Using Digital Tools for Transformative Change
serving our publics
Community Engaged Digital Scholarship
Across my scholarship, I work to explore how people understand the risks posed by digital technologies to marginalized peoples and groups. A core component of my work is the belief that storytelling—particularly stories of human experience—can both highlight the ways in which technologies are discriminatory and envision new relationships between humans and digital objects. As reliance on digital technology continues to grow, the need for scholarly interventions into the (mis)use of data, the development of tools, and the dissemination of information is increasingly necessary.
AREPR: Supported by the Andrew W. Mellon Foundation, the Archivo de Respuestas Emergencias de Puerto Rico (AREPR) is a freely available Omeka S site that depicts and describes the innovative knowledge production of grassroots community organizations in Puerto Rico in the wake of both natural and man-made disasters. The project is a collaboration between the University of Puerto Rico-Río Piedras, the University of Puerto Rico-Mayagüez, Michigan State University, and the Digital Library of the Caribbean.
Artifacts include those pertaining to Hurricane María (2017), the Guayanilla earthquakes (2019-2020), and COVID-19 (2020). We see these artifacts as necessary to preserve the stories of survivors within our cultural memory; they also highlight effective disaster response strategies, counter inaccurate media narratives about Puerto Rico, serve as an educational resource about climate change and colonialism, and provide a meaningful resource for the public.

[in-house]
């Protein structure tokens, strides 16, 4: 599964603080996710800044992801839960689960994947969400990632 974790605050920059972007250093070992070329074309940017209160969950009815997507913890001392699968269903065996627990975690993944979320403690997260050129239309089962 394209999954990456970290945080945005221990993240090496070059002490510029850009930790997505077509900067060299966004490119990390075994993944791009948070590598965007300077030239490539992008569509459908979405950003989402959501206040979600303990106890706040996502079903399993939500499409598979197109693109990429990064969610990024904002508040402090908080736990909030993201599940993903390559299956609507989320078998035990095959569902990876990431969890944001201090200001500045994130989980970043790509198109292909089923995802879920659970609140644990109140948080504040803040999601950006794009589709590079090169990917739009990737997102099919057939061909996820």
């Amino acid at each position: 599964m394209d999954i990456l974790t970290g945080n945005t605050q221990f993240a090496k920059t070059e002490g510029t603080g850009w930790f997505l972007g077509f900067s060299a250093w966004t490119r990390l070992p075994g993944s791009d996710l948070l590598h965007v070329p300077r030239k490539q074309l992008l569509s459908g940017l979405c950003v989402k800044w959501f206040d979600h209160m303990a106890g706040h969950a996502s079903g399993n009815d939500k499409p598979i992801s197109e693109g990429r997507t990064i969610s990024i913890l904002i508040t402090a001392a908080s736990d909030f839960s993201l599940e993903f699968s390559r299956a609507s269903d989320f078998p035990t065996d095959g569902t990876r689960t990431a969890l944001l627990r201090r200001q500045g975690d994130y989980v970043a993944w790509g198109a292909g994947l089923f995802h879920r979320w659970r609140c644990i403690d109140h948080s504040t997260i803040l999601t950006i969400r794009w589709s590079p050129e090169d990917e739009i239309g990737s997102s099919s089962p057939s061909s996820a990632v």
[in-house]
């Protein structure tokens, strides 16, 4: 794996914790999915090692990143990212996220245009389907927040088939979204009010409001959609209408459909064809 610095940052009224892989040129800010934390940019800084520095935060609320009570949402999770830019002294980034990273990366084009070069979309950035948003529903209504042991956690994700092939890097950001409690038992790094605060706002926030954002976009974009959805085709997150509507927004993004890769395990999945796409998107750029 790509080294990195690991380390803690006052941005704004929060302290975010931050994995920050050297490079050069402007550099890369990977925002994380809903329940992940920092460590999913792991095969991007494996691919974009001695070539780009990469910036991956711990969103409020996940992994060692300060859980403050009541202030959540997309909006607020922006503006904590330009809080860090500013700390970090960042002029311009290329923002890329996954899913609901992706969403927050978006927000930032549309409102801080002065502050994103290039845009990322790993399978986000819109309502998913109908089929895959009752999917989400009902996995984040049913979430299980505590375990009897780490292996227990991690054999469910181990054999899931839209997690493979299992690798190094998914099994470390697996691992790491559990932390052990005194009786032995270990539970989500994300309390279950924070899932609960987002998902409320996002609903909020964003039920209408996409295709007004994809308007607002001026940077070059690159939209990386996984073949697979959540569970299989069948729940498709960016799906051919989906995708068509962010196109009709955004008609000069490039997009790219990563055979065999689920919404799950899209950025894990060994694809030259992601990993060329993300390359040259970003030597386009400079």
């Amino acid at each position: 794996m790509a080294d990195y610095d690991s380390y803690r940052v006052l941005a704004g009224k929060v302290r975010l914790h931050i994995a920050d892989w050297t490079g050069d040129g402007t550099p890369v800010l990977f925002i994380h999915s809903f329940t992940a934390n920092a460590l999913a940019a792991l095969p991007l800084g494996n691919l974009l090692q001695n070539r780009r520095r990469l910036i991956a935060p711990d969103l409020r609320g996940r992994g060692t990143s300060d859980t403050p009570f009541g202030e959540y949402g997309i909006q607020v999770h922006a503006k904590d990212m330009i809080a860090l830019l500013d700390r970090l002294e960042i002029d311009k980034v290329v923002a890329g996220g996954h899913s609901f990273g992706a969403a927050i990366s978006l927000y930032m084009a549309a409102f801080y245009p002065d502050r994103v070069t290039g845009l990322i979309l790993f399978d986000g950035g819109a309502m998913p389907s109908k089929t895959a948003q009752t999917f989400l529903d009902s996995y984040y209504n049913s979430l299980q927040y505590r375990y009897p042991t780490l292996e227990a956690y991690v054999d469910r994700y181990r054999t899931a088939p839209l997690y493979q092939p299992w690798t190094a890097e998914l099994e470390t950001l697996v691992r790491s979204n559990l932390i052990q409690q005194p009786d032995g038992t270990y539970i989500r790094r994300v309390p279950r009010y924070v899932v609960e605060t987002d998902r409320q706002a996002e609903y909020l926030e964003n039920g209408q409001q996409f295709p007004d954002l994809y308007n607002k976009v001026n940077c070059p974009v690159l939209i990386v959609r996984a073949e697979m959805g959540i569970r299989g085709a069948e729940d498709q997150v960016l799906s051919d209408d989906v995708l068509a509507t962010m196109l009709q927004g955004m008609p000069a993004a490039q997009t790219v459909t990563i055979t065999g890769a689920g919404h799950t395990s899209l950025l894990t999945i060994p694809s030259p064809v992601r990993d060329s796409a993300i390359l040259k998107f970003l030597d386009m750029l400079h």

Makers by Mail: Often bound by a specific geography and context, traditional makerspaces can face accessibility issues from a number of vectors—cost, location, audience, and material are only a few. These factors can make it difficult to live out minimal computing’s ethos of maximum justice, which asks practitioners to reduce the use of technological, cultural, social, and economic barriers to increase entry, access, participation and self-representation and build systems/projects premised on social justice.
The Makers by Mail project responds to this call by 1) providing technology education that is accessible and affordable for individuals and groups with limited access to other makerspace programs and 2) focusing on developing relationships with traditionally marginalized groups.
SurvDH: Surveillance + Digital Humanities is a community of scholars dedicated to exploring the relationship between surveillance and the humanities, using an anti-colonial framework to analyze the ethics surrounding physical and digital surveillance methods, such as the use of algorithms, biometrics, social media, search engines, smart devices, and DNA. We examine the ways in which communities experience surveillance differently, based on factors such as race, ethnicity, gender, sexuality, and socioeconomic status by developing work (research, digital projects, tutorials, lesson plans, etc.) that encourages the ethical treatment of all members of our community.